This module gives students a unique insight into competition and consumer policy in the UK and the EU. Awareness of these policies are indispensable to the prudent operation of any business. The module introduces students to the high-level research and policy work that NBS's Centre for Competition Policy is doing. The module is split into two parts. The first part focuses on competition policy, the aims of which is to promote competition in the marketplace; make markets work better and contribute towards improved efficiency in individual markets. We will examine the main components of competition policy and examine how they contributed to enhanced competitiveness of UK businesses within the UK, the European Union (EU) and the global economy. In the second part of the module we will look at consumer policy, and how it ensures maximal consumer participation in markets, and discuss how these policies affect businesses in the UK and globally. The module is practice-driven and builds strongly on NBS research. Students are expected to interact throughout the module, present case studies, and engage in the discussion of topical consumer and competition related issues. Throughout the module we rely on case studies that facilitate the understanding of the anatomy of business behaviour relevant to competition and consumer policy. The module also contains, as a key component, information on how business can comply with the relevant laws and regulations governing competition and consumer policies.




This module reviews the challenges, solutions and opportunities faced by businesses relating to environmental and energy issues. Students who successfully complete this module will be able to demonstrate an understanding of the ways that businesses interact with the environment. This issue will be examined in the interfaces of regulatory, strategy and economics frameworks. However, basic knowledge of infrastructure systems will be transferred. This will enable interdisciplinary, industry relevant skills to be acquired. Throughout the module the students will engage in activities that will foster peer-learning and problem solving. At the end of this module students will be able to: (1)Evaluate the impact that commercial and industrial businesses have on the environment (2)Critically evaluate the risks that businesses face due to environmental parameters and environmental regulation (3)Demonstrate working knowledge of the main operational principles of energy systems and their sustainability impacts (4)Demonstrate synthetic skills to provide complex solutions including but not limited to regulatory compliance, risk management and lower operational costs (5)Understand the governing parameters of sustainable investments




This module aims to provide students with knowledge of the significance of entrepreneurship and the small business sector within the economy, and research-led understanding of the factors that affect the small business birth, growth, success and failure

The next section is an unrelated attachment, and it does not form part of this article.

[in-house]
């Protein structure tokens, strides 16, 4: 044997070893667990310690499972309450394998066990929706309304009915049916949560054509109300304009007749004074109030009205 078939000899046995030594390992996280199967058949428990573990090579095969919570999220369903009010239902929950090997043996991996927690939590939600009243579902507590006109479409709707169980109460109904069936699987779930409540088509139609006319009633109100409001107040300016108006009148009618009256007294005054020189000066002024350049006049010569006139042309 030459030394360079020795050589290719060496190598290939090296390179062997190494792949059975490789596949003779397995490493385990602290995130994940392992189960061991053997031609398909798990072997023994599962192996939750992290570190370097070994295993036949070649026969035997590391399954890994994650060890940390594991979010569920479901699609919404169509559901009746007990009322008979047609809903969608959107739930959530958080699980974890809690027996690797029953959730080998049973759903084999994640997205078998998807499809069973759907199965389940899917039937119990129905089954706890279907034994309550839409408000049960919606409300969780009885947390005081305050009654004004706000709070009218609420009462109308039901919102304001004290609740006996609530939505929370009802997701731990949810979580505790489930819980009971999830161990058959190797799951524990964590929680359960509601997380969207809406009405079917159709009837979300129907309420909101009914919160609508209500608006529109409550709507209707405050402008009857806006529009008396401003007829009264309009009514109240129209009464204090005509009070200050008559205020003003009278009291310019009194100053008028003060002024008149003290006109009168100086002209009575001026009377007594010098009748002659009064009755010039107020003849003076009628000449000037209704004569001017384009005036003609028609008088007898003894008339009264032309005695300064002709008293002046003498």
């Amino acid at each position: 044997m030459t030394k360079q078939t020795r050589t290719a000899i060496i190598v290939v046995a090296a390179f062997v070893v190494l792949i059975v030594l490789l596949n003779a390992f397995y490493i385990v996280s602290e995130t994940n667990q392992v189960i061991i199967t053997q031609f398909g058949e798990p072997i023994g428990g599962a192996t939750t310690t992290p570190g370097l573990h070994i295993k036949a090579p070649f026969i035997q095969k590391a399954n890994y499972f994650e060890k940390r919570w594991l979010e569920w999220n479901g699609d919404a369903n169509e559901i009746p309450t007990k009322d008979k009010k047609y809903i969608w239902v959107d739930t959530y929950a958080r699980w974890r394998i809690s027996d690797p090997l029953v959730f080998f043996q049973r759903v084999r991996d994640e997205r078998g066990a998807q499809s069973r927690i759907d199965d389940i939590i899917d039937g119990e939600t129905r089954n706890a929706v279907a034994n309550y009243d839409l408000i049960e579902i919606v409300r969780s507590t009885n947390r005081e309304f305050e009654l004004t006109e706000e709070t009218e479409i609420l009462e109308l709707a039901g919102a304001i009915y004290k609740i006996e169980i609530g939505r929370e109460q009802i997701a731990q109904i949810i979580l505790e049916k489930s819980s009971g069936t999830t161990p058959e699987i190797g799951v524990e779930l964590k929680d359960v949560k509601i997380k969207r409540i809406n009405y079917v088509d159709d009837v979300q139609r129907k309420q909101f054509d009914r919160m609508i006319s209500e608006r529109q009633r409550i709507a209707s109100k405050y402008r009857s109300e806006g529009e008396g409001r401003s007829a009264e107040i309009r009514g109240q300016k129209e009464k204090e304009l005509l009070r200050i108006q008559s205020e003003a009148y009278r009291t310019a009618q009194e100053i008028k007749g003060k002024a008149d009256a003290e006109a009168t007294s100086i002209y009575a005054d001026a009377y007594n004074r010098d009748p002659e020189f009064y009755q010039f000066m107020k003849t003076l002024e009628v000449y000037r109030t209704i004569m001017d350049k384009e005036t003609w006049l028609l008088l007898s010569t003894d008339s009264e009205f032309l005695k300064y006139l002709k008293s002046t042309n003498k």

Innovation is at the centre of the modern economy. It is convincingly argued that the development of individuals, business, cities and whole nations increasingly relies on their capacity to develop not only new products and processes, but also new technologies, new organisational structures and new cultural forms. This course will introduce third year students to key concepts and topics in innovation management research from a critical perspective as well as exploring the application of those ideas to management practice.




This module introduces the tools, techniques and the practical frameworks associated with management consulting, as well an examination of how organisational development is implemented by management consultants. It is aimed at those students who are considering a career in management consulting and/or have an interest in organisational development.




This multi-disciplinary module examines socially irresponsible marketing practices by governments and businesses, taking national and international perspectives, and looks at the effect on the public, consumers and other businesses. Students successfully completing this module will demonstrate an understanding and awareness of the impact of marketing decisions on consumers, businesses and the wider society. This unit will provide them with greater knowledge and awareness of the legal and regulatory frameworks which affect marketing practice, and equip them with the skills to formulate their own marketing decisions and to know when expert legal advice is required.




The aim of this module is to explore some of the assumptions surrounding the use of information in contemporary organisations. These issues will be examined within a modern philosophical framework giving rise to a critical reflection of methodology and organisational models that form the basis of organisational systems.